— dominated civilian rule that would remain unshaken until after 1954.
“Like many historians who have described the French military occupation of Algiers of July 1830, Ruedy emphasizes the contrast, on one hand, between the terms of the Treaty of Capitulation of July 5 (by which the French Commandant and War Minister, Count Louis de Bourmont, guaranteed the inviolability of the property, the businesses, and the industries of the local population, as well as the free exercise of Islam and the protection of women), and, on the other hand, the generalized looting and raping that actually occurred including the theft of more than half of the Regency's treasury. Unfortunately, Ruedy fails to explain how and why Bourmont lost control of his army, making it possible for these outrages to occur. He does, however, draw a parallel between these events occurring at the start of French rule and the spontaneous seizure of French properties by Algerians in July 1962 as French rule ended. ”
“Like Henri Pirenne in his search for the origins of the Belgian nation, Ruedy, in his introductory chapter, digs deeply into the North African past, struggling to identify the first germination of an Algerian nation, even though the name itself—Algerie, coined by the French philosophe, Bernard le Bouyer de Fontenelle in the early eighteenth century—did not become official until made so by French Royal Ordinance of October 14, 1839. In rapid succession, Ruedy evokes the Berber kingdoms of classical antiquity, the Masaesyles, the Massyles, and Numidia that rose and fell on future Algerian territory. Consistent with his negative view of French rule in Algeria, Ruedy has almost nothing positive to say about the five centuries of rule by the Latin predecessors of the French, despite the impressive Roman archaeological remains that dot the Algerian countryside. Roman Numidia, he maintains, was a land of vast latifundia owned by Roman and Romanized Berbers, worked by exploited Berber coloni, that exported grain to Europe just as French Algeria would export wine. Ruedy suggests that the successful efforts of St. Augustine of Hippo to suppress the so—called Donatist heresy, one that was very popular among Berber Christians, led to the de—Christianization of the latter and prepared the way for the nearly total Berber adoption of Islam, despite fierce Berber resistance to the Arab conquest itself. The final pages of the introductory chapter concentrate on the pos”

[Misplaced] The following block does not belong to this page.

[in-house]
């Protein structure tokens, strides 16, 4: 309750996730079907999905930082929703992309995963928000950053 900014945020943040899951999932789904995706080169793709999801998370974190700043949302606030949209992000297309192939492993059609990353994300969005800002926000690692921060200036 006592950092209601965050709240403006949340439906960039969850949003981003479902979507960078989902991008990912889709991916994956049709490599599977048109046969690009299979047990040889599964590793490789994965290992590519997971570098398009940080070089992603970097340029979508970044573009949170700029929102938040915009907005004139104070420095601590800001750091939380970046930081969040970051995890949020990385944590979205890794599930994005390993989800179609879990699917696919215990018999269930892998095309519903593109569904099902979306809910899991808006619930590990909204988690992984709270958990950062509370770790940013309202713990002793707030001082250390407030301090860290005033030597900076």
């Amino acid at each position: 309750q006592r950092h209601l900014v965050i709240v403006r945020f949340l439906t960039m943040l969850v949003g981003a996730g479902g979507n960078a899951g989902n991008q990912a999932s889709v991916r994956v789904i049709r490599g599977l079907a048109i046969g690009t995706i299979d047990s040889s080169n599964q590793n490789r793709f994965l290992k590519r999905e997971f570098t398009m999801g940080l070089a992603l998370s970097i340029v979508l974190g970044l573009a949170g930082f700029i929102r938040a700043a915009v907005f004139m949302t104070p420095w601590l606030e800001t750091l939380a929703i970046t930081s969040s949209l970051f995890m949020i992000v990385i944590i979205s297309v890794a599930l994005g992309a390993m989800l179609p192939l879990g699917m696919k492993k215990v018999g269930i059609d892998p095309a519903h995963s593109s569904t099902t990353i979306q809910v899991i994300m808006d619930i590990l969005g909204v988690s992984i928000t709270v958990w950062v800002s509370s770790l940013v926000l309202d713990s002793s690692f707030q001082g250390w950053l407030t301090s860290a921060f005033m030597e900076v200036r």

— A.D. 740 succession of Islamized Berber dynasties that flourished on Algerian soil: the Rustamids, the Zirids, the Hammadids, and the 'Abd el Wadids.
“Ruedy's aim, as he explained in the preface to the first edition, was to write a work of historical synthesis to serve as an introductory history of modern Algeria suited to serve the needs of the general reader and useful in university classrooms (p. xi). Since what interests Ruedy is the history of the contemporary Algerian nation, he devotes all but two chapters of his study to the post—1830 period, tacitly recognizing that it was the Frenc”
— Muslim dialectic that gave the principal impetus to the development of Algerian nationalism that cam
“Currently an emeritus professor at Georgetown University in Washington D. C., Ruedy established his reputation as one of the few American specialists on Algerian history with the publication of his doctoral dissertation, Land Policy in Colonial Algeria: The Origins of the Rural Public Domain at the University of California, Los Angeles (1967). One suspects that it was his scholarly encounter with the dark underside of French land policy in Algeria (in fact, the organized theft of Algerian lands for the benefit of the European colons or settlers) that led him to adopt the very negative view of the whole French project in Algeria—five generations of colonial exploitation (p. xi), as he labels i”
— that permeates the first seven chapters of his book.